# Future value

For the computer science concept, see Futures and promises.

Future value is the value of an asset at a specific date.[1] It measures the nominal future sum of money that a given sum of money is "worth" at a specified time in the future assuming a certain interest rate, or more generally, rate of return; it is the present value multiplied by the accumulation function.[2] The value does not include corrections for inflation or other factors that affect the true value of money in the future. This is used in time value of money calculations.

## Overview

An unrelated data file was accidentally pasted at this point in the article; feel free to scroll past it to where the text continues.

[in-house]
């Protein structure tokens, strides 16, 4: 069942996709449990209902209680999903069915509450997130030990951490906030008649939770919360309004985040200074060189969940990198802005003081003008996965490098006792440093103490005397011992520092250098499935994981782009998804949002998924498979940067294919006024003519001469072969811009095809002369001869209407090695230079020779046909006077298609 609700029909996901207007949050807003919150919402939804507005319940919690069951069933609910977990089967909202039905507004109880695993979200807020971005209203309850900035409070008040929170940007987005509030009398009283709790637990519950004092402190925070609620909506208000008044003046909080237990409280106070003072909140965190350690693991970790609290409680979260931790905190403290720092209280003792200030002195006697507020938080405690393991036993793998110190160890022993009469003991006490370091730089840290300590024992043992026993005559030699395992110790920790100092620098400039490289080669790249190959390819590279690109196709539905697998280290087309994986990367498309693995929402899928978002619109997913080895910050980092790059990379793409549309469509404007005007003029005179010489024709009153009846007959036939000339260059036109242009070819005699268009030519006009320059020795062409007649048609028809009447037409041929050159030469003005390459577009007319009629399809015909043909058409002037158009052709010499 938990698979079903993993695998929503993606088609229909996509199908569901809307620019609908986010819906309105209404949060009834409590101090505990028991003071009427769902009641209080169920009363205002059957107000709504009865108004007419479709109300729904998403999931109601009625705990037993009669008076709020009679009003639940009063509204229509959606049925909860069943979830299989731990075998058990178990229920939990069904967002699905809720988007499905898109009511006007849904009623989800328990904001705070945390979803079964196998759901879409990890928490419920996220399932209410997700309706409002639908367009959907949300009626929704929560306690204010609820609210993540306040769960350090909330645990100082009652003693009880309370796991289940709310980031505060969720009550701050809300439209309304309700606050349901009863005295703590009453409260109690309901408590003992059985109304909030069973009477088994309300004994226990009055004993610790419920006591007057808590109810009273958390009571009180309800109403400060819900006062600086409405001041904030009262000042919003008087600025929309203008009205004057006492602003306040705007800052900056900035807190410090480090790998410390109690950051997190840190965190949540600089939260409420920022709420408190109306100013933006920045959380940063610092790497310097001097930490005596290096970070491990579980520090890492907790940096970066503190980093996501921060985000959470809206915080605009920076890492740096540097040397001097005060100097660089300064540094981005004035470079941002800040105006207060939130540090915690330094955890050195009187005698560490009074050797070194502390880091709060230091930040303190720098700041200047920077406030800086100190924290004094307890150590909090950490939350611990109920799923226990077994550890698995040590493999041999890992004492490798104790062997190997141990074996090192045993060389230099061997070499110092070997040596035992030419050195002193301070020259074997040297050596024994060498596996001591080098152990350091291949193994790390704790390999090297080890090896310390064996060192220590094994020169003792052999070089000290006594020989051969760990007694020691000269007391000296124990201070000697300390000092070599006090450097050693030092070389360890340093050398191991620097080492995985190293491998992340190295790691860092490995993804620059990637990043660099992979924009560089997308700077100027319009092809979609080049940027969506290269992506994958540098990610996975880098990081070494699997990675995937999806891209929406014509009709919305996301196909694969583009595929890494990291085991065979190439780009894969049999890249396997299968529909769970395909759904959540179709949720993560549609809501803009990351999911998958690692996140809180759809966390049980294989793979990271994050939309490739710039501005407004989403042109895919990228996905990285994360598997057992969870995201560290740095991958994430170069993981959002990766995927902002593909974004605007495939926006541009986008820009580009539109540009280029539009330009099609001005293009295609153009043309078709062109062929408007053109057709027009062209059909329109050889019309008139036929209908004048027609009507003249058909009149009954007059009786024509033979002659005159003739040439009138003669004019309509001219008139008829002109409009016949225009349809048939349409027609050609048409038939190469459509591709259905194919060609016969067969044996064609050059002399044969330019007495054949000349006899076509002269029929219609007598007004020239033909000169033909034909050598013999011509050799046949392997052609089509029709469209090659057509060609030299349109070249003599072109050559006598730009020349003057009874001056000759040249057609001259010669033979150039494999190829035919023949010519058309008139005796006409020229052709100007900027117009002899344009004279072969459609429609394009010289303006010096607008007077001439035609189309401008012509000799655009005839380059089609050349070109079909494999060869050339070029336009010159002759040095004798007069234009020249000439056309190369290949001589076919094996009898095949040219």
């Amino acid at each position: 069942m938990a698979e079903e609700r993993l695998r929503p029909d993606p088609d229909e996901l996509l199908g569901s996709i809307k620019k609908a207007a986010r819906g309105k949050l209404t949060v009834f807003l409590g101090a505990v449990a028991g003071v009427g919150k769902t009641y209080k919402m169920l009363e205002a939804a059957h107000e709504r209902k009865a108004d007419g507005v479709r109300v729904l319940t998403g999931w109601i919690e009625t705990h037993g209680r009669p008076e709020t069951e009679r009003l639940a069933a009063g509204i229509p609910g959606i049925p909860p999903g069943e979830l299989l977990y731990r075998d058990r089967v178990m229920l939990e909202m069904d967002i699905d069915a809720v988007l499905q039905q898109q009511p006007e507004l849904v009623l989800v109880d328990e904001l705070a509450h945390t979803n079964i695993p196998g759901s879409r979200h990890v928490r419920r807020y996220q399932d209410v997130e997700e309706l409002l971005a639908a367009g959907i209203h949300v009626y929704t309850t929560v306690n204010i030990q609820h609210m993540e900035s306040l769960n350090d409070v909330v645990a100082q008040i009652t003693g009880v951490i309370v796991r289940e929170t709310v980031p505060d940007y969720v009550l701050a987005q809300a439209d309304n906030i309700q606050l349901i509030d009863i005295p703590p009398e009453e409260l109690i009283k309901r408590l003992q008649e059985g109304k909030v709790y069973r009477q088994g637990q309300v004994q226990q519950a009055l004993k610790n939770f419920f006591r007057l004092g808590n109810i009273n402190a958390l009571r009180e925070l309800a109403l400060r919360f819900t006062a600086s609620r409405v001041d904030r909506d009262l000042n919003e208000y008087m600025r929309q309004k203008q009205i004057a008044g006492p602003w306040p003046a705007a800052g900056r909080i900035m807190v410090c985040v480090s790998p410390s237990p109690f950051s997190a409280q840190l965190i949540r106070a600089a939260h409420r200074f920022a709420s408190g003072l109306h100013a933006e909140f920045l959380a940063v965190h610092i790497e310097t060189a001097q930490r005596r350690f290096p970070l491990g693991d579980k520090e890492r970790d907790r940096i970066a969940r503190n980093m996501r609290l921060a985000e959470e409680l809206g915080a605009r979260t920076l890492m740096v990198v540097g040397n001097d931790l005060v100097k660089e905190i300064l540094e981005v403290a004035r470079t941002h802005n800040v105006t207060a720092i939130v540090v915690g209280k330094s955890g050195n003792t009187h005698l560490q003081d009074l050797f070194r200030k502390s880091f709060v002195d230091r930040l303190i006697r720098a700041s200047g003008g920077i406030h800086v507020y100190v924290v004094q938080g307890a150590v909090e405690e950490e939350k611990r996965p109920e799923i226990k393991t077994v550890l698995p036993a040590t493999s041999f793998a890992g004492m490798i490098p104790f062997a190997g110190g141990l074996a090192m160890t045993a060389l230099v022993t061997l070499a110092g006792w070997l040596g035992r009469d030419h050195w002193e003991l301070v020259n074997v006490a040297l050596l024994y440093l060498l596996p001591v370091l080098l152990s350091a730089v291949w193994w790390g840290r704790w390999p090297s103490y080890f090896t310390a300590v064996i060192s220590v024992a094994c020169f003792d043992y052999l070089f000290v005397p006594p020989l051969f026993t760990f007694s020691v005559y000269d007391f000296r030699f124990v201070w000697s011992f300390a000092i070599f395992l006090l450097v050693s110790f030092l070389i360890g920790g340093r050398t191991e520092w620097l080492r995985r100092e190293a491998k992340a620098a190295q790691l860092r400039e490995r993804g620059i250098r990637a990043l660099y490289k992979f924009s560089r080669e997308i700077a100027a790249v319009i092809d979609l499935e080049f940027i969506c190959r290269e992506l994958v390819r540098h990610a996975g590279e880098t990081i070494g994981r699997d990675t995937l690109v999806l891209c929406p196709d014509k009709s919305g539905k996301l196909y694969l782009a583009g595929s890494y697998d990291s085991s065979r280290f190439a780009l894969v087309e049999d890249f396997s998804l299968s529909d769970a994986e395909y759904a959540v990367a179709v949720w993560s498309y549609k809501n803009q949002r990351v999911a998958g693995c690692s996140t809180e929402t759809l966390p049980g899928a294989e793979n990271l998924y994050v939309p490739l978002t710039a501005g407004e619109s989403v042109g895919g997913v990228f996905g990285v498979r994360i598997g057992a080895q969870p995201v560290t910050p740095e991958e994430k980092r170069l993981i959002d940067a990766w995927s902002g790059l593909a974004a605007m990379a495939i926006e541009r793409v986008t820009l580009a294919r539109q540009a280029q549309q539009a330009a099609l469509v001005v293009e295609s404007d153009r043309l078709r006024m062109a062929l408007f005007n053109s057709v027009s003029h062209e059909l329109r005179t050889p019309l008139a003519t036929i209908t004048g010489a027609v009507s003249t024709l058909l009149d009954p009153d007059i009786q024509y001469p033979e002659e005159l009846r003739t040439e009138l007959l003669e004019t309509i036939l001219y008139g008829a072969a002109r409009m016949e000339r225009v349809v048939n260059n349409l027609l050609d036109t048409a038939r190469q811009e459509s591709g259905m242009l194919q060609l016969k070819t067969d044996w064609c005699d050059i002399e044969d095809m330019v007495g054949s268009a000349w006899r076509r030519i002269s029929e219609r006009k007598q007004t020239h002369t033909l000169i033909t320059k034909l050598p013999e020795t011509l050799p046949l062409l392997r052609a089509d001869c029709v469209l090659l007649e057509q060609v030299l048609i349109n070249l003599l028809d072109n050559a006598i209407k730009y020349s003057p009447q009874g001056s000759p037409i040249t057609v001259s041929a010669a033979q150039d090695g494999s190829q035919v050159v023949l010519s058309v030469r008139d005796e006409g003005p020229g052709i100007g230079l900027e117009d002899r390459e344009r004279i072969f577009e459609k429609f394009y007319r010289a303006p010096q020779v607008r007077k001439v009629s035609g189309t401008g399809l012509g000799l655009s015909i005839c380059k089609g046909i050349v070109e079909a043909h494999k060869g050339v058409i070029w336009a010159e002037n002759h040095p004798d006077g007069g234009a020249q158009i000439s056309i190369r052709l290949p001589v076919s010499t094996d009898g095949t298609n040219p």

Money value fluctuates over time: $100 today has a different value than$100 in five years. This is because one can invest $100 today in an interest-bearing bank account or any other investment, and that money will grow/shrink due to the rate of return. Also, if$100 today allows the purchase of an item, it is possible that $100 will not be enough to purchase the same item in five years, because of inflation (increase in purchase price). An investor who has some money has two options: to spend it right now or to invest it. The financial compensation for saving it (and not spending it) is that the money value will accrue through the interests that he will receive from a borrower (the bank account on which he has the money deposited). Therefore, to evaluate the real worthiness of an amount of money today after a given period of time, economic agents compound the amount of money at a given interest rate. Most actuarial calculations use the risk-free interest rate which corresponds the minimum guaranteed rate provided the bank's saving account, for example. If one wants to compare their change in purchasing power, then they should use the real interest rate (nominal interest rate minus inflation rate). The operation of evaluating a present value into the future value is called capitalization (how much will$100 today be worth in 5 years?). The reverse operation which consists in evaluating the present value of a future amount of money is called a discounting (how much $100 that will be received in 5 years- at a lottery, for example -are worth today?). It follows that if one has to choose between receiving$100 today and $100 in one year, the rational decision is to cash the$100 today. If the money is to be received in one year and assuming the savings account interest rate is 5%, the person has to be offered at least $105 in one year so that two options are equivalent (either receiving$100 today or receiving $105 in one year). This is because if you have cash of$100 today and deposit in your savings account, you will have \$105 in one year.